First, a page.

Inductee Eddie Younger began his playing career at Frederick Douglass 139 High School, and led his school to the Manhattan Junior High School Championship. In 1939 he played in the PSAL championship for Franklin winning the game for his team. Later in college he played for Long Island University where he was named captain in his sophomore year then named to the All Metropolitan team. In his professional career he played for the New York Renaissance next to Tarzan Cooper, Pop Gates, John Issacs, Benny Garrett, Charlie Isles, Hank DeZonie and Jim Usry.
The big man inductee player Sam "The Big Smooth" Perkins attended Tilden High School and later transfer to Shaker High School. He was recruited by North Carolina and went on to win the 1982 Championship with teammates Michael Jordan and Sam Worthy. He ended his college career with more than 2000 points and 1000 rebounds while earning a degree in communications. He was the 4th pick in the 1984 NBA draft for the Dallas Mavericks. Perkins played in the NBA playoffs 13 of his 17 years with Dallas, the Lakers, Seattle, and the Indiana Pacers.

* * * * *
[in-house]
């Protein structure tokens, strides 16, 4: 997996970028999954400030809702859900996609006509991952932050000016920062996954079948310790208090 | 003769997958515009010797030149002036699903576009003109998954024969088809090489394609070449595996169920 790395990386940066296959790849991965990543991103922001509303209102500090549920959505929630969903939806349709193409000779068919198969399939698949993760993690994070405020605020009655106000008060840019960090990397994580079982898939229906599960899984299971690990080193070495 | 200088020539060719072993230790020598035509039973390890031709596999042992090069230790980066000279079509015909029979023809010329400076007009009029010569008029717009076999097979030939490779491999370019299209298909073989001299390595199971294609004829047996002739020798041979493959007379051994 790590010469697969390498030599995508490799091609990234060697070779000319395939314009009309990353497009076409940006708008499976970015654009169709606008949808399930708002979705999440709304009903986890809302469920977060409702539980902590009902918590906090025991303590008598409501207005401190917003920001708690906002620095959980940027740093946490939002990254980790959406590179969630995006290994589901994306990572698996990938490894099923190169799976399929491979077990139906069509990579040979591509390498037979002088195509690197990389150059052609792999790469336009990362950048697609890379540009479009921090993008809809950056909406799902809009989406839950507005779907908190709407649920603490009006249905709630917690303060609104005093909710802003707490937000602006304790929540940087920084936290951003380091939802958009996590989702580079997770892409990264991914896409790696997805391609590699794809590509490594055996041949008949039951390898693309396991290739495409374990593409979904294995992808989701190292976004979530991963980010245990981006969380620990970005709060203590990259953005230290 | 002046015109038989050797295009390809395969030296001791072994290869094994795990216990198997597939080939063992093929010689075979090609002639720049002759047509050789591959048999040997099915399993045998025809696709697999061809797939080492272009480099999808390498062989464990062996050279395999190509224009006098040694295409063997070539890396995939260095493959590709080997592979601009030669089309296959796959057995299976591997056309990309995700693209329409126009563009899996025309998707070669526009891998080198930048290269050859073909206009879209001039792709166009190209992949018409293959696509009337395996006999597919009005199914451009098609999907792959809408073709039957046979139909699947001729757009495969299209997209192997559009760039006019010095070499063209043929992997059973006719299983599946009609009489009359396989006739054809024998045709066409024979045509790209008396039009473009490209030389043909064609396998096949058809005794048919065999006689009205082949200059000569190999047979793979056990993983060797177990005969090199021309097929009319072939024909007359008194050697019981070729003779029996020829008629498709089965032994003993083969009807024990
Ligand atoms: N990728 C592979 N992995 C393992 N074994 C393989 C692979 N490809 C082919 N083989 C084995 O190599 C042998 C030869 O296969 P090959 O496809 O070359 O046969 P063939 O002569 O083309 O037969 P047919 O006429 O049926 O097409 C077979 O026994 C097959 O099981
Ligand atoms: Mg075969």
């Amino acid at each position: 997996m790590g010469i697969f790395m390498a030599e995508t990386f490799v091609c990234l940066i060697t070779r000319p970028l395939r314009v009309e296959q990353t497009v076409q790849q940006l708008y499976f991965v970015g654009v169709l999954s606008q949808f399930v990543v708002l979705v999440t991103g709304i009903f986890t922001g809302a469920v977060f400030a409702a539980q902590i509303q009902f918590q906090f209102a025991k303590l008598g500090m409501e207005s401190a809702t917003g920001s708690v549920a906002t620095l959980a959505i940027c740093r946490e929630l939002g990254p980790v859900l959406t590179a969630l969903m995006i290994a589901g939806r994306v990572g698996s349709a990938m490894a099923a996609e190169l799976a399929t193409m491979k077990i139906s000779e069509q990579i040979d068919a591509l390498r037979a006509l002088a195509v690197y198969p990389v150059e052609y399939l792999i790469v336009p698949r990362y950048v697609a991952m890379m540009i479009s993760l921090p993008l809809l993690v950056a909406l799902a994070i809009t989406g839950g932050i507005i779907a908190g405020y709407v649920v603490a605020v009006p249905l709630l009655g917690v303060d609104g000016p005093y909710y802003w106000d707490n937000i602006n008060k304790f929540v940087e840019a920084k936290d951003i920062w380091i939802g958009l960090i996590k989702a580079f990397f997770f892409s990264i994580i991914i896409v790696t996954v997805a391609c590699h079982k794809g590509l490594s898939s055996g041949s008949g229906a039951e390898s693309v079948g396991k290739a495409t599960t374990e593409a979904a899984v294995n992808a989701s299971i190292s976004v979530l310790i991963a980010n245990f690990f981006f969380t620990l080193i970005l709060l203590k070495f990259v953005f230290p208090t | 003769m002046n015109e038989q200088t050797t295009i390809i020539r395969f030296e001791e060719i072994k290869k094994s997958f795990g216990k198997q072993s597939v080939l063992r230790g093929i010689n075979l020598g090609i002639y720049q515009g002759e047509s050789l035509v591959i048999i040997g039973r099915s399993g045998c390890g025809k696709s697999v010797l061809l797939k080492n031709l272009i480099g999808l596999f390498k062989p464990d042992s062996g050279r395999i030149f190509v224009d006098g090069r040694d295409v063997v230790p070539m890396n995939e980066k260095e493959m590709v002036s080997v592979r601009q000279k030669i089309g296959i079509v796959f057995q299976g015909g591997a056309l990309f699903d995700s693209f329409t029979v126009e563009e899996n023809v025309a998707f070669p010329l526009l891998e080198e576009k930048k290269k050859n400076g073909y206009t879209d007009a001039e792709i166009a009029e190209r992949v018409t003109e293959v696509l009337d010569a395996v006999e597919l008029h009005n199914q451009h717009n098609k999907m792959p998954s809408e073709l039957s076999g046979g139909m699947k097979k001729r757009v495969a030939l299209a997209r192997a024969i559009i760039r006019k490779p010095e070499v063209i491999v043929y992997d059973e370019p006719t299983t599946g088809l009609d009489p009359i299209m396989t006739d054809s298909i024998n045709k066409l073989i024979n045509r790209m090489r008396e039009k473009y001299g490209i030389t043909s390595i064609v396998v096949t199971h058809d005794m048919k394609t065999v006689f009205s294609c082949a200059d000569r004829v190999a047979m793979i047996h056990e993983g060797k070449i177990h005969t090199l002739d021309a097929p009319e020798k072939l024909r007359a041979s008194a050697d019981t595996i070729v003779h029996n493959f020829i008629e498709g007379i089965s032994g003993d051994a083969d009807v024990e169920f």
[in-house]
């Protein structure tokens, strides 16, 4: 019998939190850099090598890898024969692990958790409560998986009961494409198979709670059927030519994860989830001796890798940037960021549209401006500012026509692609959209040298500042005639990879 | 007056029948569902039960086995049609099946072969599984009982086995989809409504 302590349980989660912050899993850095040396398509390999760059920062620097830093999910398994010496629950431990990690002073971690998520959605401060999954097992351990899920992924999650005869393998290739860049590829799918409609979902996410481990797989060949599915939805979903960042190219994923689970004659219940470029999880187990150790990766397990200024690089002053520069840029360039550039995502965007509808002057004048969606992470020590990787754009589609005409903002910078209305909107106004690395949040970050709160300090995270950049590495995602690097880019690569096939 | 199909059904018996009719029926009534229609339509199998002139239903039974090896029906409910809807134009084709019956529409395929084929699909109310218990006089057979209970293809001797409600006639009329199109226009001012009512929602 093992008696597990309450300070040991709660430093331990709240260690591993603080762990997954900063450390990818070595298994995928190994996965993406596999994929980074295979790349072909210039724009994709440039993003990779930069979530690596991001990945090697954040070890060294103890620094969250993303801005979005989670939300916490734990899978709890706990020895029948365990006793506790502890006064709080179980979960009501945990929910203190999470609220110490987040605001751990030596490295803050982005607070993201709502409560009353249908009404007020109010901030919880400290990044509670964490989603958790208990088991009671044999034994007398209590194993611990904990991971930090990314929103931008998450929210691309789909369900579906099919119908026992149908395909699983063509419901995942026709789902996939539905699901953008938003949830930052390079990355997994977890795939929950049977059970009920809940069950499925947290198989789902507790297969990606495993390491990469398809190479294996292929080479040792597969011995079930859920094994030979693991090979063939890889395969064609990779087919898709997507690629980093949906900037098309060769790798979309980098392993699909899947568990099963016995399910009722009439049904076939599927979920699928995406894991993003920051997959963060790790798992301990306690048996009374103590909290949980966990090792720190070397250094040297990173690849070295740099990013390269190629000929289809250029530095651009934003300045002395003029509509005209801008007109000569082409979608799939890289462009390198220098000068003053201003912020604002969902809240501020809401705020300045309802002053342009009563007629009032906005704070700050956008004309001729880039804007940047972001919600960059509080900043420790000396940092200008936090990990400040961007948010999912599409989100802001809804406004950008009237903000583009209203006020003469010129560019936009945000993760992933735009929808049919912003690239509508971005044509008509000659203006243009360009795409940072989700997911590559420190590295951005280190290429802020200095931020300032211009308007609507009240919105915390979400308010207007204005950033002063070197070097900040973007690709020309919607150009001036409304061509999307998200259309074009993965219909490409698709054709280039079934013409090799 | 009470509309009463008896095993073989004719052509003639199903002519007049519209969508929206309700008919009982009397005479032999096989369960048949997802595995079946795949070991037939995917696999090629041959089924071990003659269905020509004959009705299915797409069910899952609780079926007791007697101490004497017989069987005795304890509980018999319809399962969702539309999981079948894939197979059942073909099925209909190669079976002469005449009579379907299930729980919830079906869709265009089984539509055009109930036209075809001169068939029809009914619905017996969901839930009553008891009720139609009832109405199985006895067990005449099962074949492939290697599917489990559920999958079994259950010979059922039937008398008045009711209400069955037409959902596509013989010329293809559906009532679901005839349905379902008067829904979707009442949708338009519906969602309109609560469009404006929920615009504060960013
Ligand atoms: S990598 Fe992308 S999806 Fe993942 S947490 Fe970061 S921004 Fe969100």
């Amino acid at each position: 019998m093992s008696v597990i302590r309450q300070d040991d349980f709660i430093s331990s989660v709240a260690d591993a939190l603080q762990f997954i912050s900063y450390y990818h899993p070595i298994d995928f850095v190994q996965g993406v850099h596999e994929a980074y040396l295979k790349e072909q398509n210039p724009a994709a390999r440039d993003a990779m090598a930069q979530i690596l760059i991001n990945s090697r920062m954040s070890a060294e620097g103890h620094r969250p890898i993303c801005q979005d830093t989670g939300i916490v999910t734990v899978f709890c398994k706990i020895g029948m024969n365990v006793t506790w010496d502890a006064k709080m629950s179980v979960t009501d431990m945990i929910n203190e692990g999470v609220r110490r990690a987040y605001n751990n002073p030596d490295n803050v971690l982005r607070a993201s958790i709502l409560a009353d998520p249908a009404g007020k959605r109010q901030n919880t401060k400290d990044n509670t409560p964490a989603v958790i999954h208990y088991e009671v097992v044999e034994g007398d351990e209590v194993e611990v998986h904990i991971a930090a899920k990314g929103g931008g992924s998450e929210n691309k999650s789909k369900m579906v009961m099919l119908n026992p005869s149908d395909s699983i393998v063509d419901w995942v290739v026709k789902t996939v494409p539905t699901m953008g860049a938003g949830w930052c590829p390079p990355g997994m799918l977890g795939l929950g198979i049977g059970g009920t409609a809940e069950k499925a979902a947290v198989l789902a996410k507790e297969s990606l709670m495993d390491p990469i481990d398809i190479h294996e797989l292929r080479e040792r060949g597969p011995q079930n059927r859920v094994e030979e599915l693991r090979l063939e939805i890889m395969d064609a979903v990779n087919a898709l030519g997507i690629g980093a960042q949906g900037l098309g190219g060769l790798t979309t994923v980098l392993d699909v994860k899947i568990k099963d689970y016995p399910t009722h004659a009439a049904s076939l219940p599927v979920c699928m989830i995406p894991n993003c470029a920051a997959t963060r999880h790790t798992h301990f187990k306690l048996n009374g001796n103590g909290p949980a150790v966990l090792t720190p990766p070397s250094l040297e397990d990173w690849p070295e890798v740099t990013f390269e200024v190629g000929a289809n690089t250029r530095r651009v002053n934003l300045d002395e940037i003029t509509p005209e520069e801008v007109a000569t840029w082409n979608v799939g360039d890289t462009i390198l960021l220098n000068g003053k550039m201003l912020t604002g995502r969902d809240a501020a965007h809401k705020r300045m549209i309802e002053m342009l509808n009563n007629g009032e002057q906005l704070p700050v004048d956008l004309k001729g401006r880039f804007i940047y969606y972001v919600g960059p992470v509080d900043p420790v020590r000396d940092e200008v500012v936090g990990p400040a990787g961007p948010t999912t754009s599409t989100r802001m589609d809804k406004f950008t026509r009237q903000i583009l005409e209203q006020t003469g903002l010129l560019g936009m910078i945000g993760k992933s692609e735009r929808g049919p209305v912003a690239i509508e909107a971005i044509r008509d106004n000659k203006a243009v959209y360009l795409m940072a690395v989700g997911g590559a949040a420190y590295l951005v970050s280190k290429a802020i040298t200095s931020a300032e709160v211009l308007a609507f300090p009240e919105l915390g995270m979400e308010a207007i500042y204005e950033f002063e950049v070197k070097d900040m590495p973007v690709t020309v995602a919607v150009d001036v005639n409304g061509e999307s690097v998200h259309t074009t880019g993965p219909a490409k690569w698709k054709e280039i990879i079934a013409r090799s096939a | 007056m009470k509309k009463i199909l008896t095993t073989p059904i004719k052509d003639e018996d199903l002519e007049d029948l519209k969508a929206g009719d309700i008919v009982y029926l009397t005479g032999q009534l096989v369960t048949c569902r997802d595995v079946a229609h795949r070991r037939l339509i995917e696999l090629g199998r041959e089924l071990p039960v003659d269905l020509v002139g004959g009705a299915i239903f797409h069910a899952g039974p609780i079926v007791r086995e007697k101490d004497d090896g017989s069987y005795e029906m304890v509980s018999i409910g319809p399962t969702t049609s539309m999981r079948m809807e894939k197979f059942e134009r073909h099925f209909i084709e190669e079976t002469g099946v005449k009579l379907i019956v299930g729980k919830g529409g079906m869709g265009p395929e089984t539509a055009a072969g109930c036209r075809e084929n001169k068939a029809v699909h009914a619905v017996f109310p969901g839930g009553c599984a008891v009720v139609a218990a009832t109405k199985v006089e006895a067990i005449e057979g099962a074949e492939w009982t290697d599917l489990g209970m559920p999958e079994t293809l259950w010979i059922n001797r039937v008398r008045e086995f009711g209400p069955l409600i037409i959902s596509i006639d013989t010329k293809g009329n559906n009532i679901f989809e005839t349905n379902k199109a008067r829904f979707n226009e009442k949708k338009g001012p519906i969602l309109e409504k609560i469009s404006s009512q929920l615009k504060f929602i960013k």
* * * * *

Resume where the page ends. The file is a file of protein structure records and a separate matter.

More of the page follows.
The incredible Rod "Hot Rod" Strickland started making noise as a player at the tender age of 12 at Truman High School in the Bronx were he honed his skills. Strickland game has often been compared to the great Nate Archibald. In college he led DePaul's Blue Demons to four straight NCAA appearances and a pair of NCAA tournament Sweet 16's in 1986 and 1987. In his pro career he was a first round draft for the New York Knicks and won rookie of the year both in 1988. He also played for San Antonio, Portland Trailblazers, Washington Bullets/Wizards, Miami, Minnesota Timber wolves, Orlando Magic, Toronto Raptor, and the Houston Rockets. When he finished as the 25th player of all time in the NBA to score over 10,000 points and exceed 5,000 assists. Today he works at the University of Memphis as the Director of Student Development.